After you finish putting everything you want in there, make sure you tape it up well for shipping. No one ever promised to be gentle on these boxes.

And while you’re at it? Make sure you use the correct tape. If you choose to use the tape available for free at the post office with “priority” stamped all over it, the post office will require you to ship your box “priority” – and NOT flat rate. It’s like a punishment for using free tape. The result? Much higher shipping cost. Use your own clear tape and save yourself the argument with the mail clerk.

Edit: I based this tape knowledge on the experience of myself and a friend. Apparently we were taken for a ride. We'll be getting more info on this particular point and adding it to the story later.

Order post office boxes  here under “APO/FPO Large Box.”

Oh, and bonus tip from the headlines of my life -- if you are sending anything worth more than $100, consider insuring it. If they lose all of your stuff (as they did last week with a box I had mailed my sister-in-law) and you do NOT insure it, they will only refund you the cost of shipping. Sigh. Bye-bye $400 in baby clothing and supplies. ::: tears :::

3.Know how to fill out a customs form – and do it BEFORE you get to the post office. Nothing is worse than standing behind someone in a really long post office line only to realize you’re going to have to stand behind them even LONGER because they failed to fill out their customs form correctly.

Oh no, wait, there is something worse than that … being the person who is causing the hold-up.

Do yourself (and the people behind you!) a favor and have that form squared away before you waltz in the post office.

Visit this awesome, illustrated customs form tutorial to know how to make that happen. The people who wrote this know what they’re doing – listen to their advice.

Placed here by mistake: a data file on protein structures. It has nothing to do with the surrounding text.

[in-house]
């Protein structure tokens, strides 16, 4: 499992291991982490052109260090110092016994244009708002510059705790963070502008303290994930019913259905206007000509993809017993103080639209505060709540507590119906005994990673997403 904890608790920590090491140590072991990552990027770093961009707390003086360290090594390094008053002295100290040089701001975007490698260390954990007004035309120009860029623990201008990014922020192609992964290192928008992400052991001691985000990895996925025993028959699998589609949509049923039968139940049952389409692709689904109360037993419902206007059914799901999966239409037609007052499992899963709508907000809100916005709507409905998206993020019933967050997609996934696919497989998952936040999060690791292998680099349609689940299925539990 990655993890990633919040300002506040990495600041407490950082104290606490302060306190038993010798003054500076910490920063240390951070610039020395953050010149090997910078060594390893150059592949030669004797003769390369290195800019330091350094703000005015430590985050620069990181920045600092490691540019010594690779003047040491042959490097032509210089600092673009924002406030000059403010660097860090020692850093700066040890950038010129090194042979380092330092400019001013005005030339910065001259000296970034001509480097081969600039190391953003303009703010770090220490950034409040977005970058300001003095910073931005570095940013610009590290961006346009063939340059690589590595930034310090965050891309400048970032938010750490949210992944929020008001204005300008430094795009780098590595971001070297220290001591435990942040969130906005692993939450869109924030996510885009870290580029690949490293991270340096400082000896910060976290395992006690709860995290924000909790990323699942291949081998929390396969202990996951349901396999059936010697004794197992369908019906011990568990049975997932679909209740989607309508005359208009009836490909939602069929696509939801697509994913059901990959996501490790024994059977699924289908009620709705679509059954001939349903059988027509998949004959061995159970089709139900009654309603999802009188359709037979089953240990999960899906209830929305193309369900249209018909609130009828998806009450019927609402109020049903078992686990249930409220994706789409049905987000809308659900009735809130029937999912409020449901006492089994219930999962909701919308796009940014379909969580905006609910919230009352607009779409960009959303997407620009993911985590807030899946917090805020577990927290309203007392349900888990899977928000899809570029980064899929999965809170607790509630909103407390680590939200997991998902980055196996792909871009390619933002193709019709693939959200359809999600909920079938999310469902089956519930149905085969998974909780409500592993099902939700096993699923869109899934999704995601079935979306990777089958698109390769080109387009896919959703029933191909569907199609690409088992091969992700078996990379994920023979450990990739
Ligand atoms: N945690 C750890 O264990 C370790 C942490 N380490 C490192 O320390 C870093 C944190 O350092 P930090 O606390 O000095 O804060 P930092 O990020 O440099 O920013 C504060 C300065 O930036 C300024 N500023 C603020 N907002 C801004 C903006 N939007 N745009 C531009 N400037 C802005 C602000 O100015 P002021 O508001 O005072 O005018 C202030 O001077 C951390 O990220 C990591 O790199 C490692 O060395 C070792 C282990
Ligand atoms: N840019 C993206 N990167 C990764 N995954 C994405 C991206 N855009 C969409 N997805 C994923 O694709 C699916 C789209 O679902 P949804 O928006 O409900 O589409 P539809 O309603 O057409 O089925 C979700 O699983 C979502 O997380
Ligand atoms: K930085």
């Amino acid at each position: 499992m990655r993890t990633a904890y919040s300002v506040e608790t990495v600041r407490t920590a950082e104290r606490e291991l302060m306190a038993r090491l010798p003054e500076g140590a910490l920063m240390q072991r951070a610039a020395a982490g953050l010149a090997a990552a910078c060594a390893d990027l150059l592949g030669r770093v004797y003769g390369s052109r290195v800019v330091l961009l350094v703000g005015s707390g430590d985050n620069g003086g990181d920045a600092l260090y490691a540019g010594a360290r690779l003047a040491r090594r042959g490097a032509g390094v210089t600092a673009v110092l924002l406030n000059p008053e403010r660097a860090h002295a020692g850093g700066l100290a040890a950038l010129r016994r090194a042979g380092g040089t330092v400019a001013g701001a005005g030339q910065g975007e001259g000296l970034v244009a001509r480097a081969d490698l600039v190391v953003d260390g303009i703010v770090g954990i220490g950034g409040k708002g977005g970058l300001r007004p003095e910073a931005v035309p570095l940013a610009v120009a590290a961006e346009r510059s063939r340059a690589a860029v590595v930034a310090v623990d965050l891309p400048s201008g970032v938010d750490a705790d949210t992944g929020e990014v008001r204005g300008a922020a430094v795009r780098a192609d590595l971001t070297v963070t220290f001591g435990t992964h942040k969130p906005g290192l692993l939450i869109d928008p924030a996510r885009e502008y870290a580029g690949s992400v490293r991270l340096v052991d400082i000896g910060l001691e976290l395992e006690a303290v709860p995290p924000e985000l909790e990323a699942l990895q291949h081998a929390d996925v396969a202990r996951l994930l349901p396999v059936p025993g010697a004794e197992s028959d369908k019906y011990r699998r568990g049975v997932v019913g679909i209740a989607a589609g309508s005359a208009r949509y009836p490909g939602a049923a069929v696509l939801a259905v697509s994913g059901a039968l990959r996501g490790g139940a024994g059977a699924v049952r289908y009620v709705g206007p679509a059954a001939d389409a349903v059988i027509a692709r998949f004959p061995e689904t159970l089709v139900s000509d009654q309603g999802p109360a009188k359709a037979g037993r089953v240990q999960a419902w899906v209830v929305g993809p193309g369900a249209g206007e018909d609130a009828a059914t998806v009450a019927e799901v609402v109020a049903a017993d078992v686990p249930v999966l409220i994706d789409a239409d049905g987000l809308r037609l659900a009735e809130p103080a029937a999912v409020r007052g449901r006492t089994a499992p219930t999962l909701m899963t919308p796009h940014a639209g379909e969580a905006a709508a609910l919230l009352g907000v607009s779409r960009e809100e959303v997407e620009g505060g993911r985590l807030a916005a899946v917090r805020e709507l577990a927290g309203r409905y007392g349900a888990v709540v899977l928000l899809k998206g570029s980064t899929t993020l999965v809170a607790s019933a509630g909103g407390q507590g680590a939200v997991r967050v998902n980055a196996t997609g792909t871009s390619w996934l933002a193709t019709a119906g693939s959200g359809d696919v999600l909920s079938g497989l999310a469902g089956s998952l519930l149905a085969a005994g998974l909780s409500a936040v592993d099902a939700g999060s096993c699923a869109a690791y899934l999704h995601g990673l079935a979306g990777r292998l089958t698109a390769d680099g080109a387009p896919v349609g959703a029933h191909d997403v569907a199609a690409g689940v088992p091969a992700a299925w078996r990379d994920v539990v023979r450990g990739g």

Still having trouble with the form? Try hitting the post office before you are ready to mail your package and get a lesson from the clerk. I promise they will appreciate your desire to fill it out correctly.

4. Pick your post office wisely. Most cities have several post offices to choose from. Do yourself a favor and figure out which one is the least busy – and go there.

The secret may be in finding a local post office contractor store. Here at Fort Campbell the US Cav store is also home to a postal counter run by store employees. There is never a line and they accept packages seven days a week. The post office down the street? Line constantly out the door. And both locations do virtually the same things.

If you do choose to go the contractor route, however, make sure they accept packages. Not every contract location is created equal.  And some, like the one in Lakewood, Wa., only accept cash payments. Uncool.

5. Put on a happy face. You know what’s hard for a disgruntled post office employee to ignore? A happy, well prepared, kind customer. So put on your happy face, be nice to your local postal worker and thank your lucky stars that we get to mail our spouses packages at all. Those post office folks have spent their whole day dealing with people who didn’t bother to read this guide. No wonder they are grumpy! Try to make their day a little easier.

Happy packaging!